Equally important is a story's theme. Usually, at its base, a theme is rather simple: Might makes right. Crime does not pay. Love always wins. Even the most complex tale has such a nugget of human truth to it that serves to drive the story forward and, if properly told, pays off in the end.

Finally, but also as important as the three elements above, is the plot. This defines the journey the characters are on. The course by which the story unfolds. The challenges that the hero must face and, ultimately, overcome. The twists and turns that capture our imagination and offer us enough surprises and rewards to make this story -- hopefully -- different than any other story we've ever heard.

How a brand is a story

There's the tricky part: How does the story of a brand get told in a way that doesn't come across sounding like so much hype and hot air?

Every story starts with a title. In branding, the title is the brand name. The trademark. Which is a funny dichotomy, in that one cannot typically trademark a title. But for our purpose of brand storytelling, the title is the trademark.

As hard as it often is to come up with the name, the rest of the brand is the puzzle to be solved. Where are the beginning, middle, and end? The hero? The villain? Then there's the theme and the plot.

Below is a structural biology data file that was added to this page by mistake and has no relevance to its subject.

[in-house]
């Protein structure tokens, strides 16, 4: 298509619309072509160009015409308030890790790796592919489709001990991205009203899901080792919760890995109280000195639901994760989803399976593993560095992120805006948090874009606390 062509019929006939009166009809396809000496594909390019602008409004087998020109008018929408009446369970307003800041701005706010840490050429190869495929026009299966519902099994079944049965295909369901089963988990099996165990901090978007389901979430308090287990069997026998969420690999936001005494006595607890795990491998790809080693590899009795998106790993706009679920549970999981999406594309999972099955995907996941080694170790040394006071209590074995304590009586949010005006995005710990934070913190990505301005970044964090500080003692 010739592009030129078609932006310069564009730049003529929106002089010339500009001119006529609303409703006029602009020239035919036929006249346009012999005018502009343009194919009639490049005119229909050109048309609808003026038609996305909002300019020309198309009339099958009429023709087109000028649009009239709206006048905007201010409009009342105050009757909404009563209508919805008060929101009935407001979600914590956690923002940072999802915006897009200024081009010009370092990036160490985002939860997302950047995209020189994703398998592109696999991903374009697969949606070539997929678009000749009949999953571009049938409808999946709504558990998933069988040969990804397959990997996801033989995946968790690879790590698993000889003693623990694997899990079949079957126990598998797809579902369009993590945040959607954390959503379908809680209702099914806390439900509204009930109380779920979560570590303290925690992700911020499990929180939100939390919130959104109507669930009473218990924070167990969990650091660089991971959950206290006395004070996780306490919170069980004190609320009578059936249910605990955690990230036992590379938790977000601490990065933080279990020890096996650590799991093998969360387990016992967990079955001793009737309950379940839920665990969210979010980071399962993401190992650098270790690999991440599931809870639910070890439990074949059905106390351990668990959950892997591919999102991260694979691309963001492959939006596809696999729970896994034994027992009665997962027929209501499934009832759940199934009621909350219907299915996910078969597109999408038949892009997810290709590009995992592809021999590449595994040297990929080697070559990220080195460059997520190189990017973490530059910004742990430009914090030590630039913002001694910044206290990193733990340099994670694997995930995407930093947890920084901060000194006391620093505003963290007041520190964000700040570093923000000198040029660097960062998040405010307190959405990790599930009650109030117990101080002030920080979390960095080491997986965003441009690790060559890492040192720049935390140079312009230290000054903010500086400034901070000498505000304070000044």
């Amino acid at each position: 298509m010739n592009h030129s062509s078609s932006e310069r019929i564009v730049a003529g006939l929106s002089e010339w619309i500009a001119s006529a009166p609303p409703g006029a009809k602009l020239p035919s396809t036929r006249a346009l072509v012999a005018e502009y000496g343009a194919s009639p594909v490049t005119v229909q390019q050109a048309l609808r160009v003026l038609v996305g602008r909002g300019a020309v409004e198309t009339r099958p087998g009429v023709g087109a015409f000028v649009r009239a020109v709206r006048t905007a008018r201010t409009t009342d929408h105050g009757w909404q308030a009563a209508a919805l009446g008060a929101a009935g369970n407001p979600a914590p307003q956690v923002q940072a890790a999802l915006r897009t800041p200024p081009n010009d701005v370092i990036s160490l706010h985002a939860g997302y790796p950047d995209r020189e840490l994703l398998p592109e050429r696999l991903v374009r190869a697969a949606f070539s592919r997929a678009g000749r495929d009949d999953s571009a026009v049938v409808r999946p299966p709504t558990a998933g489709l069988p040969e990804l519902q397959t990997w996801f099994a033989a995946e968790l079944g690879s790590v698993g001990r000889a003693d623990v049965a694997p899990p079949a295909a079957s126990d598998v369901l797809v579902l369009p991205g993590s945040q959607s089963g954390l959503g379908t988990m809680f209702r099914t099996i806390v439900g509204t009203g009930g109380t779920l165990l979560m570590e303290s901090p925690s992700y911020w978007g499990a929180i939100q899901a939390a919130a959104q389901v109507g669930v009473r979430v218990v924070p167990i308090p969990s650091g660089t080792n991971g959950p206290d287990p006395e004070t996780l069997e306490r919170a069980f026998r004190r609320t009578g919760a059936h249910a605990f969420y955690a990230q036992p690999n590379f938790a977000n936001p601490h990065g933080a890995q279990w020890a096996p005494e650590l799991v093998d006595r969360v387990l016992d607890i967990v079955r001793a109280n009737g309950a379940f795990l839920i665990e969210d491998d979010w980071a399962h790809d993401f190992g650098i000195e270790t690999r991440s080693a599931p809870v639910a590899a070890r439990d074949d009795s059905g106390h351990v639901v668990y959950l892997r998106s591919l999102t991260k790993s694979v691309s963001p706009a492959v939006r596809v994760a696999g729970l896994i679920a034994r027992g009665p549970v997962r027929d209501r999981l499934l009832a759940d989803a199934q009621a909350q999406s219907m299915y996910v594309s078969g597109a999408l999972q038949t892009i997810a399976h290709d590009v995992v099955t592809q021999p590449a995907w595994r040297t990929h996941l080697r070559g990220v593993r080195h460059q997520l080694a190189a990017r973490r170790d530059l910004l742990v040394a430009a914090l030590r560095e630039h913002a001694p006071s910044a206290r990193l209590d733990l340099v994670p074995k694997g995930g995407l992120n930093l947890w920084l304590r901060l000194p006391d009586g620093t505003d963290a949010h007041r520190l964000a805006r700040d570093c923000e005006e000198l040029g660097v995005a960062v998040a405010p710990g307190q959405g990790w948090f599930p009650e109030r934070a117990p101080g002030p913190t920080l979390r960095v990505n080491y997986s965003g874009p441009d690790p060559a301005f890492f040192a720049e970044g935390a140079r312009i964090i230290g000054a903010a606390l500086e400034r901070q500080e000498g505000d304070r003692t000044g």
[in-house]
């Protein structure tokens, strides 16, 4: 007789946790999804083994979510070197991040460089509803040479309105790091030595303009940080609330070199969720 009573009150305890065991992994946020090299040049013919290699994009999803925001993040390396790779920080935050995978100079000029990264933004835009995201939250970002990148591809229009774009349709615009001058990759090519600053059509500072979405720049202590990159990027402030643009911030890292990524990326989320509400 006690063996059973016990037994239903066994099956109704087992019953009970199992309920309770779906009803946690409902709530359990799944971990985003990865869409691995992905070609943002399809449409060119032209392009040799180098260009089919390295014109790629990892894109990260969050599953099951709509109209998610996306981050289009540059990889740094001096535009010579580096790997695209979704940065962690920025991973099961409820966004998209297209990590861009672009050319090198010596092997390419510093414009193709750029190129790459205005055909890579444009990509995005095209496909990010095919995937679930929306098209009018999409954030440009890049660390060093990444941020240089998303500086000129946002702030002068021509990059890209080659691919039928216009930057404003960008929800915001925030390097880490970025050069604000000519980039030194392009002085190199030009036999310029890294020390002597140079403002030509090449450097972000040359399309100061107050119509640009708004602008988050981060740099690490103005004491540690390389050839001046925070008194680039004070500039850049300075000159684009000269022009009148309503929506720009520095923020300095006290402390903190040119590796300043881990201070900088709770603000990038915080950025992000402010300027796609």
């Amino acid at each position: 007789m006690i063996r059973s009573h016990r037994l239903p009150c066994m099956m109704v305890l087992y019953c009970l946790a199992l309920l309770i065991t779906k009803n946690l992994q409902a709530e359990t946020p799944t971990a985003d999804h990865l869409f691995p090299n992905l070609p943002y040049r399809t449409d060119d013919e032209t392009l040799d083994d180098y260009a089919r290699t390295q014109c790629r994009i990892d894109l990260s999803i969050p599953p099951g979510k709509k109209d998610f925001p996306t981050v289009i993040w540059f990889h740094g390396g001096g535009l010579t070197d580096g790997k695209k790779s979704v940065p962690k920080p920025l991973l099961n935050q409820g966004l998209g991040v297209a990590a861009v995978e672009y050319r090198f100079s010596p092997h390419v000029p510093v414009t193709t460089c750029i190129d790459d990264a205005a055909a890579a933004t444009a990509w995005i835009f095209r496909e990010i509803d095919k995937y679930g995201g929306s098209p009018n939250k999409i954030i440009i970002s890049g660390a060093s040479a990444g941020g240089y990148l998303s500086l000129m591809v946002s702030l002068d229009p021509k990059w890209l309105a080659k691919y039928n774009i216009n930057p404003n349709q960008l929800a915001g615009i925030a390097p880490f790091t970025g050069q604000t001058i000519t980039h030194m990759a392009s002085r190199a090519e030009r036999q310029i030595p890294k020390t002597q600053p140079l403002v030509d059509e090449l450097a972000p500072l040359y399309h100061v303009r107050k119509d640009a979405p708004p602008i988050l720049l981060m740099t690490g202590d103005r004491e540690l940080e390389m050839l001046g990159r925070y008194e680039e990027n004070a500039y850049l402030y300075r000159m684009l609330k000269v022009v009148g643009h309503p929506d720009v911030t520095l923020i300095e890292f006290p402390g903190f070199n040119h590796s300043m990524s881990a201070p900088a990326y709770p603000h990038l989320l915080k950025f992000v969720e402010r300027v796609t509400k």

Don't panic.

All the pieces are there, just waiting to be written.

The story could start with the introduction of the branded product. Or maybe it's when the company's ex-president returned to re-launch the company. The middle part can be as easy as a tiny start-up's rags-to-riches climb to success, or the product's hard-fought victory to pass clinical testing.

The ending to almost any brand's story is, hopefully, a happy one, with delighted consumers and a hefty infusion of profits into the company's coffers. Although it could be a third world country's victorious struggle against disease or a smartphone app so revolutionary it changes the way most of us use our mobile devices.

The hero could be the company with the brand. A plucky little startup going up against a megalithic company. Or the protagonist could be the product itself. Or the customer himself, who needs the product to slay the dragons keeping him from getting his work done: King Arthur's Excalibur, if you will.

As for a theme, many a brand's core essence can be put forth in a compelling tagline: FedEx's The World on Time, as mentioned before. Or Nike's Just Do It. Regarding these as themes is at once expansive as well as helping to underline the importance of the story the company is seeking to tell.

Finally, a good plot is what you should strive to create, as it makes the brand compelling. Just as with a good story, a riveting story makes people want to come back to again and again, not to mention tell their friends about.

Ultimately, whether your brand's story is a Cinderella tale, a superhero's origin, or a timeless epic that people will talk about for generations, as the storyteller, it's imperative that you learn how to tell the story in a way that will capture the hearts and minds of anyone who gets the chance to experience it.

Marc Hershon is the Senior Manager for Naming and Verbal Identity in Landor's San Francisco office. He has been working with brand names and writing with words professionally for over 20 years.